Diagnostic momentum may have been at play in this case.11 When the emergency responders first encountered the patient in the field they administered the Cincinnati Stroke Scale, which was abnormal on two parameters (slurred speech and left arm paralysis).12 The emergency responders appropriately activated the stroke response per city protocol. In the ED, these findings were confirmed with a rapid history and neurological exam. To complicate the initial evaluation, the patient answered at first that she was not taking any medications, undoubtedly due to the distressing situation she was in. Further, additional stress was placed on the care team since the patient was pregnant and guidelines for treating pregnant women with stroke are limited.6 The incoming neurology resident joined a “moving train” when they arrived in the ED just as the patient was being prepared for the scan. The limited available history and the patient’s lateralized decreased movement were enough to persuade the resident to agree with the provisional diagnosis and the need for an urgent scan. As the bed was unlocked for transport to the scanner, the bedside emergency medicine clinical pharmacist pointed out to the team the repetitively protruding tongue movements that had not been apparent initially. This observation led to additional history taking and medication verification with the patient’s husband. It was only at this time that the momentum was paused and team consensus was reached to attempt a quick trial of a reversal agent.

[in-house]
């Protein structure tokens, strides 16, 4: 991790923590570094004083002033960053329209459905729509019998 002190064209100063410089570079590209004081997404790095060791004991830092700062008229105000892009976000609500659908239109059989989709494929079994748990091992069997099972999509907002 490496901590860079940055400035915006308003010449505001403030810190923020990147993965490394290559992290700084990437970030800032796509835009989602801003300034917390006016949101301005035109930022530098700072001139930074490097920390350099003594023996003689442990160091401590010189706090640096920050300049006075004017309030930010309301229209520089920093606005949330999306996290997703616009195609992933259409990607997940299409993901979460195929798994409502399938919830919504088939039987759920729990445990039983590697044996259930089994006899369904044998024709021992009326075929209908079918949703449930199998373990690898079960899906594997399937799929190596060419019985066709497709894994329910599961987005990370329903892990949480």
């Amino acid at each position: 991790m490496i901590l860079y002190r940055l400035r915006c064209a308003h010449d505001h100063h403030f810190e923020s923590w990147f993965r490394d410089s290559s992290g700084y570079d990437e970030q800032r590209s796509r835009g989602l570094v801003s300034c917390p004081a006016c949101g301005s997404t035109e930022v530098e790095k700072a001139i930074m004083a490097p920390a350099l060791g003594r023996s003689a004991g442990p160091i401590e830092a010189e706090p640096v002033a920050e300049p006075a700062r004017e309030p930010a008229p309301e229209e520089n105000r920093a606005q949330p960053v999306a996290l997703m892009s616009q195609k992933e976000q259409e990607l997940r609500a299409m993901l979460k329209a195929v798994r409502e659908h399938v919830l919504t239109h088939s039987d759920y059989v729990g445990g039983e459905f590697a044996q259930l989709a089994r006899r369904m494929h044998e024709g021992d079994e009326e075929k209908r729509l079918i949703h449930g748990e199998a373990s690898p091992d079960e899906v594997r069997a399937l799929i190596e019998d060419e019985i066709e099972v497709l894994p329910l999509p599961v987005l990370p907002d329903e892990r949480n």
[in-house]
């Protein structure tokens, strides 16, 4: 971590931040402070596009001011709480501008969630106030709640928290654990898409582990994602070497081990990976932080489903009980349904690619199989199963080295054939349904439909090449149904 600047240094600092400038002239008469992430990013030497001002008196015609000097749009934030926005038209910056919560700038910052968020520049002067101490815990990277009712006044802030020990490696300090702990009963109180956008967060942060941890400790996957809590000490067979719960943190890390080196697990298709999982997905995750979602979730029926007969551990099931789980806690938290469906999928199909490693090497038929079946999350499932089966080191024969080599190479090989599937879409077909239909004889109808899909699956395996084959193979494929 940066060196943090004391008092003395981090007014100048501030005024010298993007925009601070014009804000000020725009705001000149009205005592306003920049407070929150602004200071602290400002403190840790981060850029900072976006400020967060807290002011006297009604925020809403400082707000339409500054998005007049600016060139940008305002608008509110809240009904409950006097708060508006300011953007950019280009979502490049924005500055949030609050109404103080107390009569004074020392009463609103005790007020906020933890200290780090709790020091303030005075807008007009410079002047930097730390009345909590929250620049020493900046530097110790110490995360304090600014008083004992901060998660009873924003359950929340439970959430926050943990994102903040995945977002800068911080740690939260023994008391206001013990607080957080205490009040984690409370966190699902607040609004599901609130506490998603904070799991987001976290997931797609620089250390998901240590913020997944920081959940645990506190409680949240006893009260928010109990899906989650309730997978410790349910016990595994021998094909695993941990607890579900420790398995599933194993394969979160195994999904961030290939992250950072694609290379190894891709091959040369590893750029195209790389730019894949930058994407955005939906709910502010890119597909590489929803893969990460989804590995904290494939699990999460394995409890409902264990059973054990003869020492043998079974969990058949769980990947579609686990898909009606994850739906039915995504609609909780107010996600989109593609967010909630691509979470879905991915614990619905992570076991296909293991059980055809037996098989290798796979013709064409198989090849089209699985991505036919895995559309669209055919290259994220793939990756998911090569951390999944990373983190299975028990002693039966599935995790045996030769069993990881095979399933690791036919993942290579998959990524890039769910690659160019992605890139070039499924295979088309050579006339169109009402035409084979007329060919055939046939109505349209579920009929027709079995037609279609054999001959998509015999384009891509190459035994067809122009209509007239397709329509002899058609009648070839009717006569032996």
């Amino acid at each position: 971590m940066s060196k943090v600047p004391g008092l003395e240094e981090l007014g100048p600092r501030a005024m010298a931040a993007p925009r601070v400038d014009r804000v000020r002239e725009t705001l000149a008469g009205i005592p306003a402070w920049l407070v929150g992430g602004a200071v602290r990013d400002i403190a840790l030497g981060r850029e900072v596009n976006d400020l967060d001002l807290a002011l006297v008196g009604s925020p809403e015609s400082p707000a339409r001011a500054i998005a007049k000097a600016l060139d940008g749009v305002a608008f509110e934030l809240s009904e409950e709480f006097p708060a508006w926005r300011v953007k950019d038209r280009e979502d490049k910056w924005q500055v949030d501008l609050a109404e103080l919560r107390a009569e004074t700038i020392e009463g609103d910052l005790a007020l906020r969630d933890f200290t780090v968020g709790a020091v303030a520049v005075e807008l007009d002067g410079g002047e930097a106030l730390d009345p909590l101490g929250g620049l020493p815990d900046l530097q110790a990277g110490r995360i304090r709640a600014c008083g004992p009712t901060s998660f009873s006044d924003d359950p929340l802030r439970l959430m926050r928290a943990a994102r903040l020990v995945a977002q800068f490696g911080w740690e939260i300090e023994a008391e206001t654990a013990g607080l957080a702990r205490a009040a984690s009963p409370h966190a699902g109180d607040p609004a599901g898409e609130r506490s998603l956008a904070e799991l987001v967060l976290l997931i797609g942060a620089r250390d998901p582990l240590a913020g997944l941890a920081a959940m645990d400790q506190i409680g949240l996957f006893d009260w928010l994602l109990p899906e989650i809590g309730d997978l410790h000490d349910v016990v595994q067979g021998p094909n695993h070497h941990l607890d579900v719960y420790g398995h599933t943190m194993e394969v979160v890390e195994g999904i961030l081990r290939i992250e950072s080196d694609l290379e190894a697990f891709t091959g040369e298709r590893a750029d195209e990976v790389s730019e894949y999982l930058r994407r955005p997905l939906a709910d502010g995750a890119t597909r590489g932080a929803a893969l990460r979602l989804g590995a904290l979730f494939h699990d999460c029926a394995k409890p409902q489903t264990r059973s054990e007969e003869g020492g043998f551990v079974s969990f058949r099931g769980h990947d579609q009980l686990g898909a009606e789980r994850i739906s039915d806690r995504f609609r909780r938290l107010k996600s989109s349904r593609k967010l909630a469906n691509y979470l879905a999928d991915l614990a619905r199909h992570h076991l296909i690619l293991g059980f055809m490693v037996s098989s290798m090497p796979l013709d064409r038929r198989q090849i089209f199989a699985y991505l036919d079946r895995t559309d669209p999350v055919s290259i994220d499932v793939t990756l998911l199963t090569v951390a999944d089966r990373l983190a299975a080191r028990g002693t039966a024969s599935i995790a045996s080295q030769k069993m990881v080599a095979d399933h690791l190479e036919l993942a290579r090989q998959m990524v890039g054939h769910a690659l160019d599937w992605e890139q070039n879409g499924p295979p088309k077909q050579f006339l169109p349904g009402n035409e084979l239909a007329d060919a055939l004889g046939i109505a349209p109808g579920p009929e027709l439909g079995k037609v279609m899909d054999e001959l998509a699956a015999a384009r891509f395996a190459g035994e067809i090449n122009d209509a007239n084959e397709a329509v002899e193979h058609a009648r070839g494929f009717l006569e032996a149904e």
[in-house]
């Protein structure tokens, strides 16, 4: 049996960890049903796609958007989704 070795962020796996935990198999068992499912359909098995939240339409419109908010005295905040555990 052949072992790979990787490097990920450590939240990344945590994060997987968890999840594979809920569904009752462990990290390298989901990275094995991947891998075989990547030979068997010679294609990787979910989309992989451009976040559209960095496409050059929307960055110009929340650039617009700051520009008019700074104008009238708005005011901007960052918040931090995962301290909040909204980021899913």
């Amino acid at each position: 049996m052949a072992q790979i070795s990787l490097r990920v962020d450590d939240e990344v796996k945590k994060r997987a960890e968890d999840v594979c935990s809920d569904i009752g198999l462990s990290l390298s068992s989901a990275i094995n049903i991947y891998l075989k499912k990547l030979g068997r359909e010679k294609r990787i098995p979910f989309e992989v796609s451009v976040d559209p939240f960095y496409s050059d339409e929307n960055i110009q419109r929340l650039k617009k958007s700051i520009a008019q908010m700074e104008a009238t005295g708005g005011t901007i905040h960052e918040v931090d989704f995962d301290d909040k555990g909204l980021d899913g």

The most significant potential harm for a patient misdiagnosed with an ischemic stroke is receiving intravenous thrombolytics developing an intracranial hemorrhage. While a single-center study found a favorable safety profile for administration of thrombolytics to patients with stroke mimics,8 our patient had an additional level of complexity due to pregnancy. Studies describing the use of thrombolytics in pregnant patients are limited to individual case reports with some concern about effects both to the mother and the fetus.6 Any discussion about risks and benefits of thrombolytics in pregnancy remains speculative at this time.